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New England News

Town Meeting Day Brings Vermonters Out To Discuss School Budgets And Local Issues

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It is Town Meeting day in Vermont and voters are choosing local officials, deciding school budgets and considering a number of ballot questions.

It’s a tradition across New England: residents gather at town hall to discuss town issues and vote on budgets and elect local leaders.  In Vermont, it’s usually held the first Tuesday in March, but the date has become pliant as towns try to get more people involved. Towns including Grand Isle, Colchester, Shelburne and Hinesburg held their meetings over the weekend or Monday evening in order to not interfere with the workday.  Some towns, including Winooski and Milton, hold their meetings to discuss budgets on Monday evening, but vote by ballot today.
St. Michael’s College Professor of Political Science Bill Grover observes that it’s an off-year election cycle and he expects overall low turnout.  “In most towns, including my own, I think school  budgets are going to be getting more scrutiny than they  usually get. Vermont has a situation with a whole lot of smaller schools, and there’s a big push now to consolidates schools and to reduce costs.  I think that for a lot of towns voting on school budgets this year is going to be very painful.”

Middlebury College Professor Emeritus of Political Science Eric Davis plans to closely watch school budget voting during town meetings.  “What we have this year is a situation in which a very large number of school districts have worked very hard to keep their  budget increases quite low. But the property taxes in most districts will go up significantly more than that because of a combination of factors. The formula that the state uses  to calculate state aid, which include an enrollment component, and the enrollment  in most school districts is dropping. Property values in Vermont has continued to decline and many districts are still facing significant increases for their health-insurance. So I'm interested to see and many people in Montpelier are interested to see whether a larger than usual number of school budgets will be turned down. Would that put education finance as a priority issue on the legislature’s  agenda for next year?”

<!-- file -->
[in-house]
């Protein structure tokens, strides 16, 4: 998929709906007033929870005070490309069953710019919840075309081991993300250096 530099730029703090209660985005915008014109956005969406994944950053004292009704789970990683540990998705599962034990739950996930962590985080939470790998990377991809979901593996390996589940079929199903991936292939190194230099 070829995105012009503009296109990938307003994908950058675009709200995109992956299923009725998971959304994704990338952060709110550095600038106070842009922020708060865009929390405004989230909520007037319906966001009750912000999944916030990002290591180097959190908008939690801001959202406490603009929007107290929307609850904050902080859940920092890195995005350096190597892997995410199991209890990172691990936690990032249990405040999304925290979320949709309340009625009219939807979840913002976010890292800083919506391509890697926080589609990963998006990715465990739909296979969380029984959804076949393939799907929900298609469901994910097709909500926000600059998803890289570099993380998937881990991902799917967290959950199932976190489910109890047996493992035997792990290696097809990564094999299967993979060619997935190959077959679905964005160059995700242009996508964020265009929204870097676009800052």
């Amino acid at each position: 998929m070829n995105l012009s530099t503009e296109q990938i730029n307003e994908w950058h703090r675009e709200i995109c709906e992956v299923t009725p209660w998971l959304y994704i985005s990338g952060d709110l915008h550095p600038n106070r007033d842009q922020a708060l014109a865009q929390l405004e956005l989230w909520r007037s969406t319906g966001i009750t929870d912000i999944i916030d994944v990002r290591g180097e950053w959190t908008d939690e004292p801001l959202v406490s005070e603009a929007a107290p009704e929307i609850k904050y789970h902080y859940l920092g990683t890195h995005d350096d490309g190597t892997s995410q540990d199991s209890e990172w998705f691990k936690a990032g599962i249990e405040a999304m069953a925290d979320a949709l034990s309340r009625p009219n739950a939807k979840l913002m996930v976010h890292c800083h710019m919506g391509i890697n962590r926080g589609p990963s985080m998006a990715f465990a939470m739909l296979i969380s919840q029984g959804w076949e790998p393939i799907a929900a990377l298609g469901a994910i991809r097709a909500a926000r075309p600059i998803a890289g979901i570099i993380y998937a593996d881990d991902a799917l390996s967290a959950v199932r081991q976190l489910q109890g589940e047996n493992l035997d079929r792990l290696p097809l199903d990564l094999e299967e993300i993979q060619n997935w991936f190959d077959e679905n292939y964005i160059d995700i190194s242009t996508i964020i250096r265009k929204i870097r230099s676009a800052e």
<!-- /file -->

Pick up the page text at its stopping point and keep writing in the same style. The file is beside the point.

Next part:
Town Meeting Day in Vermont often places questions before the voters that not only pertain to local issues, but gauge attitudes on national issues or trends. This year most pertain to local issues. They include 20 communities being asked whether the state should create a public bank.  Voters in Lowell must reconsider their support for the Kingdom Community Wind project, even though the 21 turbines are generating power. In 2010, before the project was built, 75 percent of Lowell residents voted in favor of the project.  But the Vermont Supreme Court ruled that an anti-wind resolution was improperly passed over during the community's 2012 Town Meeting and it must be reconsidered. The non-binding question is being considered today.
There are only a few resolutions of statewide or national interest, according to Bill Grover.  “Burlington has got article six, seven and eight. They have to do with gun control. There's a couple of organizations, the Vermont Federation of Sportsman's Club is on the pro-gun side and there’s Gun Sense Vermont on the other side. So you’re going to see some votes on charter changes with  article six, seven and eight gun control.  And then in some smaller towns, Albany, Burke, Glover, Stratford, Hartland there’s going to be a ballot measure which could prohibit the flow of tar sands oil through those towns. So I think that those issues, gun control in Burlington and then six or seven smaller Vermont towns the transport of tar sands oil,  are issues that have a little bit of  national implications as well as local implications. But I think basically it’s going to be a fairly quiet year and I do think that school budgets are going to be the big one.”

Town Meeting Day is a holiday for state workers and Vermont law allows employees to take unpaid leave from work to attend a town meeting. Voting ends at 7 p.m.
 

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